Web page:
I designed screens for a fitness app for a pitch to Zumba. The app created a social community for both students and instructors, as well as a hub for the company's merchandise store and digital content.
Problem: The client approached us with a need to refresh the look and feel of their fitness app in addition to adding functionality to create a more robust user experience.
Process: Our team immediately signed up for Zumba classes and started talking to participants and instructors to get a feel for what they would want to see in a revised version of the app. We asked where pain points existed with the current app and what gaps they felt were present. We heard a few things repeated over and over; users didn't have a lot of use for the app and didn't feel a need to use it on a regular basis. We wanted to create entry points to the app so the experience could be more consistent.
We began exploring several different directions from a functionality standpoint (instructor profiles, playlists, class checkin capability, and a more in-depth shopping experience) until we came up with solutions we felt both addressed the client's needs as well as the users' wants. Previous versions of the app had been difficult to navigate, so a simple structure and navigation pattern was a key element in our redesign.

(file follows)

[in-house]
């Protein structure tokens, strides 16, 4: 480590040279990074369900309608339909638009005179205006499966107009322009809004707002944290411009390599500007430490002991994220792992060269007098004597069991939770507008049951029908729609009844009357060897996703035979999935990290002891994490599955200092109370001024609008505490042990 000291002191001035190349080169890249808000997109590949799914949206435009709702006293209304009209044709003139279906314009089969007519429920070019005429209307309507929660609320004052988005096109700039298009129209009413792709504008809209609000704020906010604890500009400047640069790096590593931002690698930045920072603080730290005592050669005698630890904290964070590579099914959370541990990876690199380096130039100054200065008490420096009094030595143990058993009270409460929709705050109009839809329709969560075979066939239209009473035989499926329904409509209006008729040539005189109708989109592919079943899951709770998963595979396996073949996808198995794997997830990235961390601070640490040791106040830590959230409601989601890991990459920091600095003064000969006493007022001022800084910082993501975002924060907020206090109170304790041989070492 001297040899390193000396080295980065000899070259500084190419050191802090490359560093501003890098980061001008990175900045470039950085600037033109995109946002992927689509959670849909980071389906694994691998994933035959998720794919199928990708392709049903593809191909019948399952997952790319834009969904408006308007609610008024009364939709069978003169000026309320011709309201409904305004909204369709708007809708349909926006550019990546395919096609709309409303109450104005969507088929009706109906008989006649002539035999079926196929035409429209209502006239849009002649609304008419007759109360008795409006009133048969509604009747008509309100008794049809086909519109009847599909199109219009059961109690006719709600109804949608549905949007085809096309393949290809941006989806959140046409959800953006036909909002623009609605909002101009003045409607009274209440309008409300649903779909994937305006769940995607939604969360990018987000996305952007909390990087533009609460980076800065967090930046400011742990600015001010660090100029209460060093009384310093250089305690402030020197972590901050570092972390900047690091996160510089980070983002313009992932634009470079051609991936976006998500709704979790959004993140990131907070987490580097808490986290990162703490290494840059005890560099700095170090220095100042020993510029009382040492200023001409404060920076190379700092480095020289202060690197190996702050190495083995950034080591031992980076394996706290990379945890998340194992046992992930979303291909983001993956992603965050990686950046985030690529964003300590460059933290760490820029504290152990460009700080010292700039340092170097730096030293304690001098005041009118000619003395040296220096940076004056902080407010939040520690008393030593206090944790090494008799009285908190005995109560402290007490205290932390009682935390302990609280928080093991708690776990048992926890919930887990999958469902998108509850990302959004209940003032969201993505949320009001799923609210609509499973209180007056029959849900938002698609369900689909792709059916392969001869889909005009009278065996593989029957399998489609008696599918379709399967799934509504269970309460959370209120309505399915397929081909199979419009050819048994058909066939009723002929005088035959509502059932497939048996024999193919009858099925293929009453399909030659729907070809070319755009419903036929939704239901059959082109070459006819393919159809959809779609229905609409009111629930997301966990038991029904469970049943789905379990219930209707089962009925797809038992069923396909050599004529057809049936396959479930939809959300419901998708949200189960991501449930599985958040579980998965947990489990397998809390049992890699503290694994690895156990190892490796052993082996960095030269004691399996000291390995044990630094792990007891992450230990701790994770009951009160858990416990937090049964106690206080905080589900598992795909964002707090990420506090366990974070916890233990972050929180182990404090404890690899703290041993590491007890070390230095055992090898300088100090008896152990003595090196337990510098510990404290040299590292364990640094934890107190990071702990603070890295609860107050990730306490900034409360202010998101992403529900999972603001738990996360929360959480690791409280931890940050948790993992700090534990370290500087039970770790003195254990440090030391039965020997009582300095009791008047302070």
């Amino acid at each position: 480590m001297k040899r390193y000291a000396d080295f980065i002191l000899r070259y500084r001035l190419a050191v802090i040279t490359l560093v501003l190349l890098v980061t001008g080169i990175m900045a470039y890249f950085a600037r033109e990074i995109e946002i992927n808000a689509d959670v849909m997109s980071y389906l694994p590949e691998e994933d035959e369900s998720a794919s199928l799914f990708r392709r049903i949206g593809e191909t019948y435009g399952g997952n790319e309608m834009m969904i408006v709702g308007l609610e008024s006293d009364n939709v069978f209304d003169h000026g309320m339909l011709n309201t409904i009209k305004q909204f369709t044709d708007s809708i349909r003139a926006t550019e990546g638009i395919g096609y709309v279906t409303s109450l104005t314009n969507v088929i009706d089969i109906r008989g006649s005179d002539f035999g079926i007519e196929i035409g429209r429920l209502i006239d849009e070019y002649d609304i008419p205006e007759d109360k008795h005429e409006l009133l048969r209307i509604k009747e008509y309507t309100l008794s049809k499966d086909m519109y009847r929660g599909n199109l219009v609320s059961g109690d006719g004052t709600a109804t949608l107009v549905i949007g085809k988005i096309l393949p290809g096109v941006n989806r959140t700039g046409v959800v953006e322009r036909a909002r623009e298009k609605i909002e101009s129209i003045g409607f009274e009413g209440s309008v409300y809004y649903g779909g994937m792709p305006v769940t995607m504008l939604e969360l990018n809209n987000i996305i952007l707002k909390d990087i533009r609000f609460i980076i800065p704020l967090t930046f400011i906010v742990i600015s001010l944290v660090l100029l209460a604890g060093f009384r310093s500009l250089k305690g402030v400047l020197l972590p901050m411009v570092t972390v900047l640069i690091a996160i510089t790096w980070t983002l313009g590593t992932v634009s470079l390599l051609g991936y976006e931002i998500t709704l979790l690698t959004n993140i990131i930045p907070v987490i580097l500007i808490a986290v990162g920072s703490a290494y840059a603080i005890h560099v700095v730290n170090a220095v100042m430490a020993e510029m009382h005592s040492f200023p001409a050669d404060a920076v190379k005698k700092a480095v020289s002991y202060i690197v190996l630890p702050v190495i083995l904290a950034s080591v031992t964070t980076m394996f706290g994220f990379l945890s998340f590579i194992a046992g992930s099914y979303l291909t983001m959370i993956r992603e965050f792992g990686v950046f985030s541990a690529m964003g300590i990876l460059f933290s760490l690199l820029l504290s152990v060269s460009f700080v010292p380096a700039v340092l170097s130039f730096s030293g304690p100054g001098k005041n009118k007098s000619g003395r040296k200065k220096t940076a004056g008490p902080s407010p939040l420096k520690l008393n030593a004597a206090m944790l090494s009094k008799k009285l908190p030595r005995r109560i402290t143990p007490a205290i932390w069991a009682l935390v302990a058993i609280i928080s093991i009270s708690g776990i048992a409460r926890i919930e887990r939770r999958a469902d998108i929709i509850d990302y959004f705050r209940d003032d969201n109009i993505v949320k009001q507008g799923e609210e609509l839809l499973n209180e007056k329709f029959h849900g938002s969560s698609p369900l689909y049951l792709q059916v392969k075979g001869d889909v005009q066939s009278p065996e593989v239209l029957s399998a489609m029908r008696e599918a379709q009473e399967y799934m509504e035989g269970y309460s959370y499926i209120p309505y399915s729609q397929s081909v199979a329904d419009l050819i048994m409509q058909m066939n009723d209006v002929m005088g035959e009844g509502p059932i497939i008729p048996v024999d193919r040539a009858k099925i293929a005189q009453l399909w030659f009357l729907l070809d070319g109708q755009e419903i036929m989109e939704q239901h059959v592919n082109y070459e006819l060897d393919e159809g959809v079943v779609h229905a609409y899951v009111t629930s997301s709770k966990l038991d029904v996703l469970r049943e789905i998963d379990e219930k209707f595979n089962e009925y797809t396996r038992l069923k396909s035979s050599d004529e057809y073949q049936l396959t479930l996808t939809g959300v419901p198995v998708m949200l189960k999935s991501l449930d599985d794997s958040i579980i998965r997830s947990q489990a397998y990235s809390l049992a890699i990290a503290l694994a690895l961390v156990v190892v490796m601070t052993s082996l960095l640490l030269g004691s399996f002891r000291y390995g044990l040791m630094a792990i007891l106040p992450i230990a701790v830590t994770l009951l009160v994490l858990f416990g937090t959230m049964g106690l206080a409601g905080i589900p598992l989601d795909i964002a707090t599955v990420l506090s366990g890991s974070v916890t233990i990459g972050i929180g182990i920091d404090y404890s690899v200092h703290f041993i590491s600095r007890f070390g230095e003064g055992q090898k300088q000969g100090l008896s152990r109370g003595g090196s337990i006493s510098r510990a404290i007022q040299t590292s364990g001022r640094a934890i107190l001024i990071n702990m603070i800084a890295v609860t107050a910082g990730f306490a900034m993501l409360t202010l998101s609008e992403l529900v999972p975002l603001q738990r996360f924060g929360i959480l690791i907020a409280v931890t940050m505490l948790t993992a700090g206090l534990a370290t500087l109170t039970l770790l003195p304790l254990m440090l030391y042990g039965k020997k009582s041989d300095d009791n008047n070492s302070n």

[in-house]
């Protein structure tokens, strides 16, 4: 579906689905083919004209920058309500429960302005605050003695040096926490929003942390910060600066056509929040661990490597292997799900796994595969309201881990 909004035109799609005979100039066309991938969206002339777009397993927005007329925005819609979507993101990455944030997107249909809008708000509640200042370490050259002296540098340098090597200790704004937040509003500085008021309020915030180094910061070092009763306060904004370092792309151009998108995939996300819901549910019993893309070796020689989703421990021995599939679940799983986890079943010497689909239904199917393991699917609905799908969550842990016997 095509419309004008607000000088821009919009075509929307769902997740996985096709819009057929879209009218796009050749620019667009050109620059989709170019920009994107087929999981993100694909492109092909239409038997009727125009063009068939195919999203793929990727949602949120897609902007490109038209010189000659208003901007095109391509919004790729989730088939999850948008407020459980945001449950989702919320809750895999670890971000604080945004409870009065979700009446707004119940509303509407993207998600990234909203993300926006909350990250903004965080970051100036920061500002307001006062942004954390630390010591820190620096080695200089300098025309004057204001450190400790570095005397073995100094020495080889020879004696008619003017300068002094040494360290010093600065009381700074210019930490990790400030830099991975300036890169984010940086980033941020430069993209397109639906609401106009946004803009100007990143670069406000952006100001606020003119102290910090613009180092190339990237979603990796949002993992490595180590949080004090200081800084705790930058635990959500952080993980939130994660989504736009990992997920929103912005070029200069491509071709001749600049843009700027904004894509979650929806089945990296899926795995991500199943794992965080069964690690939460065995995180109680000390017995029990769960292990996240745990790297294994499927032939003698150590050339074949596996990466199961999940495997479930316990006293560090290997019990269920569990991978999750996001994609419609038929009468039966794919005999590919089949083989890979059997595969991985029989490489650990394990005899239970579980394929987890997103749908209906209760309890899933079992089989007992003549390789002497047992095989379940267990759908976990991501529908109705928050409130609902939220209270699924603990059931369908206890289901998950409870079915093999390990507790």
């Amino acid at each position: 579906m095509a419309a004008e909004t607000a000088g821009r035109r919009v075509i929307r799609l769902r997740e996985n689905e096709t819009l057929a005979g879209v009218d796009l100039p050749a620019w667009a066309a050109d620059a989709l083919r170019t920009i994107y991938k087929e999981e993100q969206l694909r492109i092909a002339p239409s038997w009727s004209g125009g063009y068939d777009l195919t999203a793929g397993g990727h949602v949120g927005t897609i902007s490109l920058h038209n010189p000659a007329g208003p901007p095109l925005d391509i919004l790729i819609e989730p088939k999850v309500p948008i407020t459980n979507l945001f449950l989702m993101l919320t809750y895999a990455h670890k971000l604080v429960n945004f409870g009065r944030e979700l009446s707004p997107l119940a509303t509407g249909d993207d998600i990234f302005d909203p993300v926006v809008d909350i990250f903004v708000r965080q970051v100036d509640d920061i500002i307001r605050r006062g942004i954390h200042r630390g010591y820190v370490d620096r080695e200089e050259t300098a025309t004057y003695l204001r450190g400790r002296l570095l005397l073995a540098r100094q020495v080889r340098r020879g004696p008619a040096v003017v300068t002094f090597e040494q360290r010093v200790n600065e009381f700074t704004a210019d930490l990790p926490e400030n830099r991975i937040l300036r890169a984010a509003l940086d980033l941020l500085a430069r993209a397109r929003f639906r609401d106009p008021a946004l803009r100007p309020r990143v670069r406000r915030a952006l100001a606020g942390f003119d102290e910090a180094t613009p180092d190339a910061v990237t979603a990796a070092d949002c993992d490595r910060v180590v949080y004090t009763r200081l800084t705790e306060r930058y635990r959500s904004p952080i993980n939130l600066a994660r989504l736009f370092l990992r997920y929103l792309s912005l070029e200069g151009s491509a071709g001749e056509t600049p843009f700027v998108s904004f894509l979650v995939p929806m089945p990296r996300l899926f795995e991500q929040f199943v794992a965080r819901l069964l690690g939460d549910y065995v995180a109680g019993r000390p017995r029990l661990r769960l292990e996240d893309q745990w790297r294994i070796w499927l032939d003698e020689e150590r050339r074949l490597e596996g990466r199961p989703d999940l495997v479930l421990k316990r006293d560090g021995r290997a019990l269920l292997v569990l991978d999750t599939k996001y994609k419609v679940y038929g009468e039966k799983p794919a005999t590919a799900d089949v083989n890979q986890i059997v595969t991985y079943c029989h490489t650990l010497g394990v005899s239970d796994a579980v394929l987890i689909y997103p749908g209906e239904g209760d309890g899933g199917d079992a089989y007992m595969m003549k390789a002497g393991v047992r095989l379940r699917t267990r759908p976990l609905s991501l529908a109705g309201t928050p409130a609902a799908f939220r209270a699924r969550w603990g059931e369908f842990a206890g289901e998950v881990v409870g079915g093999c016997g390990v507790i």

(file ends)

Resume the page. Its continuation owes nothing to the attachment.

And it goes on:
The visual approach incorporated styles from the client's current website while introducing a more bold, colorful, fun aesthetic. We wanted to guide the user through the app while maintaining the fun, playful atmosphere they experience in their Zumba classes.
We started exploring navigation structures that felt appropriate for such a varied audience (the target age range was 22 to 56) and ran into a few dead ends before landing on a solution. A persistent button in the bottom right of the screen was both distracting and an unfamiliar pattern for too many users, so we went through a few iterations before finally deciding to use a hamburger icon in the top top-left of the screen that leads to a full-screen menu.
There is a tendency for many apps in this sector is to overload the user with options, so we stuck with a simple interface that allows for intuitive movement by swiping through screens and utilizing a single-point menu in the top left of the app. We also created several user flows that were close-ended, leaving the navigation structure with only two tiers. This allowed the user to avoid areas of the app they felt were 'hidden' or 'dead ends,' which were pain points identified in our research.
Results: The client was thrilled, and initial user testing resulted in positive reactions to the new interface. One user referred to the app experience as being "simple and exciting to use," and many mentioned the simplified navigation as their favorite part of the refresh.
Android App + iOS App + Responsive website
I designed the screens for the Android version of Kum & Go's &Rewards Loyalty app, as well as some of the responsive web flows. The app functions as an access point for customers to sign up for the rewards program, manage and redeem their earned rewards, and to view and select exclusive offers they can use to receive discounts in any Kum & Go store.
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You can read them here:
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